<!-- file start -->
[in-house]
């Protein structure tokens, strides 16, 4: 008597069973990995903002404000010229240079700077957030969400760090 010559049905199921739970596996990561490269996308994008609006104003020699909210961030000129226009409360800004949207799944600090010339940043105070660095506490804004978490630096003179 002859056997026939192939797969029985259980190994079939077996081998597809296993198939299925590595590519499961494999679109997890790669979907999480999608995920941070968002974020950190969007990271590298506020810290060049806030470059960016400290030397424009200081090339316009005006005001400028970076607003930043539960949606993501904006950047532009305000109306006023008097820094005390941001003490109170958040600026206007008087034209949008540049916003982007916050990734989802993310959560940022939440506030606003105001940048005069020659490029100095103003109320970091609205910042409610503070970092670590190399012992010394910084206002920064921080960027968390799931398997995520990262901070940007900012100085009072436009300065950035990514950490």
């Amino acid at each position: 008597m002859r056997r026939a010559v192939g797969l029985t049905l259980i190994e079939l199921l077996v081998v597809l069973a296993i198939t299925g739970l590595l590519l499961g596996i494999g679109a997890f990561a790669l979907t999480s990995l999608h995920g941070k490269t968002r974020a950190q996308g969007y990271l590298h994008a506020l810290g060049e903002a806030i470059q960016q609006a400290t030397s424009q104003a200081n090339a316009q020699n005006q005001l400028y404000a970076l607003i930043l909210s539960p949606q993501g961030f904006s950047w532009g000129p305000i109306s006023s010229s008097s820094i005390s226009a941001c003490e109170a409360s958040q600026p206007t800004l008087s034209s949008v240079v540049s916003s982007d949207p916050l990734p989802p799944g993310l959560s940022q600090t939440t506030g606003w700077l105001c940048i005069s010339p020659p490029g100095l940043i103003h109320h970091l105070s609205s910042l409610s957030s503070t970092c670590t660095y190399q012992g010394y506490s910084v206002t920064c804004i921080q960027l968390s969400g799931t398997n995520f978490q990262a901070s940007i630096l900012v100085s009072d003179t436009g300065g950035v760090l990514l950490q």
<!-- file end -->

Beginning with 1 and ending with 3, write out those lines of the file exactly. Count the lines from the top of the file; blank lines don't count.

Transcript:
[in-house]
């Protein structure tokens, strides 16, 4: 008597069973990995903002404000010229240079700077957030969400760090 010559049905199921739970596996990561490269996308994008609006104003020699909210961030000129226009409360800004949207799944600090010339940043105070660095506490804004978490630096003179 002859056997026939192939797969029985259980190994079939077996081998597809296993198939299925590595590519499961494999679109997890790669979907999480999608995920941070968002974020950190969007990271590298506020810290060049806030470059960016400290030397424009200081090339316009005006005001400028970076607003930043539960949606993501904006950047532009305000109306006023008097820094005390941001003490109170958040600026206007008087034209949008540049916003982007916050990734989802993310959560940022939440506030606003105001940048005069020659490029100095103003109320970091609205910042409610503070970092670590190399012992010394910084206002920064921080960027968390799931398997995520990262901070940007900012100085009072436009300065950035990514950490």
């Amino acid at each position: 008597m002859r056997r026939a010559v192939g797969l029985t049905l259980i190994e079939l199921l077996v081998v597809l069973a296993i198939t299925g739970l590595l590519l499961g596996i494999g679109a997890f990561a790669l979907t999480s990995l999608h995920g941070k490269t968002r974020a950190q996308g969007y990271l590298h994008a506020l810290g060049e903002a806030i470059q960016q609006a400290t030397s424009q104003a200081n090339a316009q020699n005006q005001l400028y404000a970076l607003i930043l909210s539960p949606q993501g961030f904006s950047w532009g000129p305000i109306s006023s010229s008097s820094i005390s226009a941001c003490e109170a409360s958040q600026p206007t800004l008087s034209s949008v240079v540049s916003s982007d949207p916050l990734p989802p799944g993310l959560s940022q600090t939440t506030g606003w700077l105001c940048i005069s010339p020659p490029g100095l940043i103003h109320h970091l105070s609205s910042l409610s957030s503070t970092c670590t660095y190399q012992g010394y506490s910084v206002t920064c804004i921080q960027l968390s969400g799931t398997n995520f978490q990262a901070s940007i630096l900012v100085s009072d003179t436009g300065g950035v760090l990514l950490q």